Assuming Joss Whedon didn’t just fellate a whole bunch of critics this spring, this guy is pretty talented. I went to see the other movie in theaters by this Joss Whedon character mostly because of the poster art, but also because a horror movie got a 90% on the Tomatometer. Horror movies don’t get 90% from real critics. I overheard that it might be a parody of the genre, but tried not to hear anything else until I saw it. This precise premeditated ignorance is what aided to my enjoyment of the Sixth Sense. And marriage. But that’s a story for another day.
Review of What to Expect When You’re Expecting
What to Expect When You’re Expecting is exactly what you’d expect. Unless of course, you expected it to be anything like the book. But I wouldn’t expect you would.
As an any-day-now to-be father, I thought what the rest of us fathers thought when we heard this movie was coming out. “Oh good! Now I don’t have to read the book.” This is incorrect. It is like seeing Oh Brother Where Art Thou and thinking “Oh good! Now I don’t have to read The Odyssey.” Or seeing Chronicle and thinking “Oh good! Now I don’t have to read the Bible.” There are pregnant women in this movie. After that, the director took some liberties.
I didn’t want to go see this movie because I knew exactly what was going to happen and I didn’t want Jenn to think it was OK to throw a book at my head because she was in labor. Sure enough, book thrown at head. Guy shakes it off. People in the crowd laugh. Jenn looks at me and smiles. Not OK.
The ensemble cast was also as good as expected. I still really like Anna Kendrick. I don’t think there’s anything special about Cameron Diaz or Jennifer Lopez. Elizabeth Banks is starting to vault herself over some other actresses to be among my favorites. And I had no idea Ben Cardone was this funny. Or what his name was or that he existed for that matter.
This is the latest movie trying to spin off of the success of the Love, Actually formula and a much better attempt than New Year’s Eve. At least I assume it is. I will never see that movie. The great thing about having 5 or 6 storylines in a movie is that you don’t really have to spend the time developing any of them. Each was amusing, some were attempts at touching, some were silly, but it was all as expected. Which is probably why that word is in the title twice. 5.5 bugs (out of 10)
Review of Cabin in the Woods
Dear everyone who told me to go see Zombieland, I’m returning the favor. You’re welcome.
This movie was one part horror, one part parody served over tongue in cheek. It was Friday the 13th meets Adjustment Bureau meets Joss Whedon, as if somebody with a knack for comedic dialogue and creativity wrote a horror movie. And then wrote another movie to wrap around that movie.
GO SEE THE MOVIE BEFORE READING ANY FURTHER. I IMPLORE YOU. WELL ACTUALLY, DO WHATEVER THE HELL YOU WANT. IT’S YOUR LIFE. THANK YOU. BUT THERE ARE SPOILERS AHEAD. YOU’VE BEEN WARNED.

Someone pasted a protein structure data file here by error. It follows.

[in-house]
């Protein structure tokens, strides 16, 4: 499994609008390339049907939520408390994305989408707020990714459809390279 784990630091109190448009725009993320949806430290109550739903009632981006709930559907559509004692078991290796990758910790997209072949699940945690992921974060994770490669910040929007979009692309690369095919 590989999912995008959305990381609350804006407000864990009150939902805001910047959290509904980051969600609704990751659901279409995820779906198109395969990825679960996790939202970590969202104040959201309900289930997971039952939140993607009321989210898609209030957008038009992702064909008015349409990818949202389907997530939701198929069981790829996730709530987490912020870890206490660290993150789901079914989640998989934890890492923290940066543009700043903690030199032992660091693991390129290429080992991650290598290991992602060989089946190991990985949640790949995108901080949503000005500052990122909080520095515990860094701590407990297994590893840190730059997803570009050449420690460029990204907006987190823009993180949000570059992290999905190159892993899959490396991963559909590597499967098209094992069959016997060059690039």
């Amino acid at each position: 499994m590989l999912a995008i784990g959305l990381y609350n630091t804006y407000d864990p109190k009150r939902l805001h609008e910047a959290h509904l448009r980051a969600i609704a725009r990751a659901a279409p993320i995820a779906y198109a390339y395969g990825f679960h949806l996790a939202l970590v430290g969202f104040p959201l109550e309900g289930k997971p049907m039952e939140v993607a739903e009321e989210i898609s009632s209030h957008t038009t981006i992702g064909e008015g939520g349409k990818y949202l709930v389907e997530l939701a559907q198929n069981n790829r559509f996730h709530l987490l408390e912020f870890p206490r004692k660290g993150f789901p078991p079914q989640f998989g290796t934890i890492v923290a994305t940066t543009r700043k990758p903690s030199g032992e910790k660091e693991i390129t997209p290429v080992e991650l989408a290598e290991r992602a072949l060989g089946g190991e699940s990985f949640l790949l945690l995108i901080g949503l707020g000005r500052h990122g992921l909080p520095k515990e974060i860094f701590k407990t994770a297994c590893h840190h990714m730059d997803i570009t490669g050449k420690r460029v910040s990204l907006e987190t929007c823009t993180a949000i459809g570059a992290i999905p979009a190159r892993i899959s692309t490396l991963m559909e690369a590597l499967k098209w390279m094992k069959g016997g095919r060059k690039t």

See, these five college kids find themselves going out to a creepy cabin in the creepy woods for the weekend. “I don’t think this gas pump knows about money.” Standard horror movie stuff happens. This is juxtaposed against these middle-class white business shirt wearing people in a control room taking bets and dancing to REO Speedwagon and planning (to some degree) the deaths of the college kids for the amusement of the spiteful Gods who will end the world if at least one country doesn’t come through with the death show. Confused? Well, not if you already saw the movie as I implored you to.
This movie had thrills, it had humor and it was original. And it was produced by my new BFF Joss Whedon. And a hot young blond chick took her shirt off. See! I told you to go see it. 9 bugs (out of 10)
Review of Avengers
I originally went to see Men in Black III on Friday but it was so good, I figured I’d stay to see if there were any other movies out where aliens invade New York. Apparently, that’s the hot plot point this summer.
Listen, there is no way possible I can say anything new about the Avengers movie. I did a lot of homework for it, having watched at least three movies I had planned on never seeing in Captain America, Thor and The Incredible Hulk in the last couple weeks. And I don’t do homework for classes, let alone movies. So I was obviously intent on enjoying this movie. It did not disappoint.
I don’t really know Joss Whedon from mulch. Apparently, he’s big in dork culture, largely because he gave us Buffy. But holy crap, has his name been all over the place for this!? The next Marvel film is actually going to be about him. That’s how much of a hero he is. Dorks my age are saying that this is the movie they’ve been waiting for their entire lives. I guess they all conveniently forgot about Episode One too.